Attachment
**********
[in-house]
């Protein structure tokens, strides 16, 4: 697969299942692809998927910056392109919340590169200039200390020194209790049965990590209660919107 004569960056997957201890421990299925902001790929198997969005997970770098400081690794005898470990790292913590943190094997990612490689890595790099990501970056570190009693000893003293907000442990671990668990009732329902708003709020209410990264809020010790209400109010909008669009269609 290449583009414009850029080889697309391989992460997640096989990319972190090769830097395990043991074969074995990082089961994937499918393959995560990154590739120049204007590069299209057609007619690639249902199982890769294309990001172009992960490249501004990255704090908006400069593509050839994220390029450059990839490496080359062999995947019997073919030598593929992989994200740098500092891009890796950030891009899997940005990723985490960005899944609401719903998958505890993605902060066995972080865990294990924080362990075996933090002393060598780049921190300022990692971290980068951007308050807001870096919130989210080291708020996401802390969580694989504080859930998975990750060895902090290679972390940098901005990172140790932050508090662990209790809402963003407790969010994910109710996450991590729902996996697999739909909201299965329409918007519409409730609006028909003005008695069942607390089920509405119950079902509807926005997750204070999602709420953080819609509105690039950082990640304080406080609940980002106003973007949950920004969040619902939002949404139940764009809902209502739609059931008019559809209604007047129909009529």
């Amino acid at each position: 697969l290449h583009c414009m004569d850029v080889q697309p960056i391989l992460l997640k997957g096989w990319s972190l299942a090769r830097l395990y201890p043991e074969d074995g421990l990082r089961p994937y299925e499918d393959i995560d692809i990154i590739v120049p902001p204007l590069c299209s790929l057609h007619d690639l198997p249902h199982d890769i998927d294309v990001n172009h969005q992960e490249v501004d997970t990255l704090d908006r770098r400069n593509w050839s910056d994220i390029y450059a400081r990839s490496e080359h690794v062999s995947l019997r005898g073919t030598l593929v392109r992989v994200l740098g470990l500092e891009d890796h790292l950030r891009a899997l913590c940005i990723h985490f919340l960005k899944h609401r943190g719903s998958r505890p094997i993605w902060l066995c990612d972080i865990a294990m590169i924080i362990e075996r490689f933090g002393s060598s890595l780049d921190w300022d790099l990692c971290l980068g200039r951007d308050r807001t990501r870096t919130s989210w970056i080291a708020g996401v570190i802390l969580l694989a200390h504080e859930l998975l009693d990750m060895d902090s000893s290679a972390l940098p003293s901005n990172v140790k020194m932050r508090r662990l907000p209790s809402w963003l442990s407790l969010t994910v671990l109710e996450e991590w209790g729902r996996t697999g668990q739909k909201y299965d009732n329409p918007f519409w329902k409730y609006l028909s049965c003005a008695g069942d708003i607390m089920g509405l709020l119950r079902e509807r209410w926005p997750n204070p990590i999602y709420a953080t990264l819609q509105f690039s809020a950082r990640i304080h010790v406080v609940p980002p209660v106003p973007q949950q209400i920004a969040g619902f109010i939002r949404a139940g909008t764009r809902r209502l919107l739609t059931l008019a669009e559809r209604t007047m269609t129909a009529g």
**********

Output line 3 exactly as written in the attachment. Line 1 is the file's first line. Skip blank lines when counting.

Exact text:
């Amino acid at each position: 697969l290449h583009c414009m004569d850029v080889q697309p960056i391989l992460l997640k997957g096989w990319s972190l299942a090769r830097l395990y201890p043991e074969d074995g421990l990082r089961p994937y299925e499918d393959i995560d692809i990154i590739v120049p902001p204007l590069c299209s790929l057609h007619d690639l198997p249902h199982d890769i998927d294309v990001n172009h969005q992960e490249v501004d997970t990255l704090d908006r770098r400069n593509w050839s910056d994220i390029y450059a400081r990839s490496e080359h690794v062999s995947l019997r005898g073919t030598l593929v392109r992989v994200l740098g470990l500092e891009d890796h790292l950030r891009a899997l913590c940005i990723h985490f919340l960005k899944h609401r943190g719903s998958r505890p094997i993605w902060l066995c990612d972080i865990a294990m590169i924080i362990e075996r490689f933090g002393s060598s890595l780049d921190w300022d790099l990692c971290l980068g200039r951007d308050r807001t990501r870096t919130s989210w970056i080291a708020g996401v570190i802390l969580l694989a200390h504080e859930l998975l009693d990750m060895d902090s000893s290679a972390l940098p003293s901005n990172v140790k020194m932050r508090r662990l907000p209790s809402w963003l442990s407790l969010t994910v671990l109710e996450e991590w209790g729902r996996t697999g668990q739909k909201y299965d009732n329409p918007f519409w329902k409730y609006l028909s049965c003005a008695g069942d708003i607390m089920g509405l709020l119950r079902e509807r209410w926005p997750n204070p990590i999602y709420a953080t990264l819609q509105f690039s809020a950082r990640i304080h010790v406080v609940p980002p209660v106003p973007q949950q209400i920004a969040g619902f109010i939002r949404a139940g909008t764009r809902r209502l919107l739609t059931l008019a669009e559809r209604t007047m269609t129909a009529g």